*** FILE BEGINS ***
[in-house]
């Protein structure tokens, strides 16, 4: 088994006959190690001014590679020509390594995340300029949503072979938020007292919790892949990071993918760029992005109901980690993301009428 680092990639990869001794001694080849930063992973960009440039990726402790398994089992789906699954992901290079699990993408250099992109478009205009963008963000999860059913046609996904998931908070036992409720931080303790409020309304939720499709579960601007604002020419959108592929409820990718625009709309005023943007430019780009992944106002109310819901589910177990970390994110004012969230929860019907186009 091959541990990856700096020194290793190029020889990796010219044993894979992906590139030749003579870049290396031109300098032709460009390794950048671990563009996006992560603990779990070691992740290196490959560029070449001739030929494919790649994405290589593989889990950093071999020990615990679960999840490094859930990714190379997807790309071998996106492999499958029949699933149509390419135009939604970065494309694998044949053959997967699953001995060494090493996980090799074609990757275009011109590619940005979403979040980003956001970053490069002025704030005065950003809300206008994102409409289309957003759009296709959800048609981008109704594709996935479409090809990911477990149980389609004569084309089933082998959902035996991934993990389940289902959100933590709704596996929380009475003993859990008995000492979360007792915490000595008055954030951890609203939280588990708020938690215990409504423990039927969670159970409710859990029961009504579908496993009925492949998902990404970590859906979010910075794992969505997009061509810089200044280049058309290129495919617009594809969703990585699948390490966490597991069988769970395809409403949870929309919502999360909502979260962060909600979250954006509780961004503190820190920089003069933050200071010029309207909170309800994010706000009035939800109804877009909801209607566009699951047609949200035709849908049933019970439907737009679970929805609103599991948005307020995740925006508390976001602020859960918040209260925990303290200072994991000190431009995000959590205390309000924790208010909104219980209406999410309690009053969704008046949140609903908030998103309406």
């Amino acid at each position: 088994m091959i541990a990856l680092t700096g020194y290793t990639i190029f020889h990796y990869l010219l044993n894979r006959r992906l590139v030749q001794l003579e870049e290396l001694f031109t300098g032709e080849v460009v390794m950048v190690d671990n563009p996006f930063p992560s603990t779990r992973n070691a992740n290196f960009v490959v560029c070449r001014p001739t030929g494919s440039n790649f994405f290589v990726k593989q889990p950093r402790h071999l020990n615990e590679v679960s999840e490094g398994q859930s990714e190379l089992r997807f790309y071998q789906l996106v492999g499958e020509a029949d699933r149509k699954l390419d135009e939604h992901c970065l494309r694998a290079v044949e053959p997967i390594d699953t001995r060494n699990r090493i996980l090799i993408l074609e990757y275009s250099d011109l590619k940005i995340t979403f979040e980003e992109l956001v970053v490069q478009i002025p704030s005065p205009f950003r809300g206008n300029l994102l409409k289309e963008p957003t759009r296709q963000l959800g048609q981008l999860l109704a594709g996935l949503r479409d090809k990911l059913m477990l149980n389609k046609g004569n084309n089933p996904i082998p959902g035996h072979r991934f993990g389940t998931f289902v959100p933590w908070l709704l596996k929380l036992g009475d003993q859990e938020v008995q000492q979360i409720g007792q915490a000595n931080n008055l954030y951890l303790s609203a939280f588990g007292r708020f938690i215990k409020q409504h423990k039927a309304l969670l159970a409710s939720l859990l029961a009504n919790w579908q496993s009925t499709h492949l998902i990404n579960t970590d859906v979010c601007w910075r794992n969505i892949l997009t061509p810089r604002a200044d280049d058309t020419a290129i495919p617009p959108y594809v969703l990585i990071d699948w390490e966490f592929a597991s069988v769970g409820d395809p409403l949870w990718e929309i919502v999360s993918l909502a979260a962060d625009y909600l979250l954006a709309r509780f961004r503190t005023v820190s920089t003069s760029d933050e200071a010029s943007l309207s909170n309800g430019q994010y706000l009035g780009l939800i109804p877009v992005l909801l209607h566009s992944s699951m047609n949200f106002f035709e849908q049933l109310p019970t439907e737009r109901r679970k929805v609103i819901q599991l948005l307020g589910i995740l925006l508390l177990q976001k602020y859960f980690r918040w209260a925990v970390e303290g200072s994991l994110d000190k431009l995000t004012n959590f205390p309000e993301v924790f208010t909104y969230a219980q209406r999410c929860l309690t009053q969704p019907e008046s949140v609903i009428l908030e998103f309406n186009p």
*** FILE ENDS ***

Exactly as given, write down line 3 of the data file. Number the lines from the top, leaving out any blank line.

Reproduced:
């Amino acid at each position: 088994m091959i541990a990856l680092t700096g020194y290793t990639i190029f020889h990796y990869l010219l044993n894979r006959r992906l590139v030749q001794l003579e870049e290396l001694f031109t300098g032709e080849v460009v390794m950048v190690d671990n563009p996006f930063p992560s603990t779990r992973n070691a992740n290196f960009v490959v560029c070449r001014p001739t030929g494919s440039n790649f994405f290589v990726k593989q889990p950093r402790h071999l020990n615990e590679v679960s999840e490094g398994q859930s990714e190379l089992r997807f790309y071998q789906l996106v492999g499958e020509a029949d699933r149509k699954l390419d135009e939604h992901c970065l494309r694998a290079v044949e053959p997967i390594d699953t001995r060494n699990r090493i996980l090799i993408l074609e990757y275009s250099d011109l590619k940005i995340t979403f979040e980003e992109l956001v970053v490069q478009i002025p704030s005065p205009f950003r809300g206008n300029l994102l409409k289309e963008p957003t759009r296709q963000l959800g048609q981008l999860l109704a594709g996935l949503r479409d090809k990911l059913m477990l149980n389609k046609g004569n084309n089933p996904i082998p959902g035996h072979r991934f993990g389940t998931f289902v959100p933590w908070l709704l596996k929380l036992g009475d003993q859990e938020v008995q000492q979360i409720g007792q915490a000595n931080n008055l954030y951890l303790s609203a939280f588990g007292r708020f938690i215990k409020q409504h423990k039927a309304l969670l159970a409710s939720l859990l029961a009504n919790w579908q496993s009925t499709h492949l998902i990404n579960t970590d859906v979010c601007w910075r794992n969505i892949l997009t061509p810089r604002a200044d280049d058309t020419a290129i495919p617009p959108y594809v969703l990585i990071d699948w390490e966490f592929a597991s069988v769970g409820d395809p409403l949870w990718e929309i919502v999360s993918l909502a979260a962060d625009y909600l979250l954006a709309r509780f961004r503190t005023v820190s920089t003069s760029d933050e200071a010029s943007l309207s909170n309800g430019q994010y706000l009035g780009l939800i109804p877009v992005l909801l209607h566009s992944s699951m047609n949200f106002f035709e849908q049933l109310p019970t439907e737009r109901r679970k929805v609103i819901q599991l948005l307020g589910i995740l925006l508390l177990q976001k602020y859960f980690r918040w209260a925990v970390e303290g200072s994991l994110d000190k431009l995000t004012n959590f205390p309000e993301v924790f208010t909104y969230a219980q209406r999410c929860l309690t009053q969704p019907e008046s949140v609903i009428l908030e998103f309406n186009p």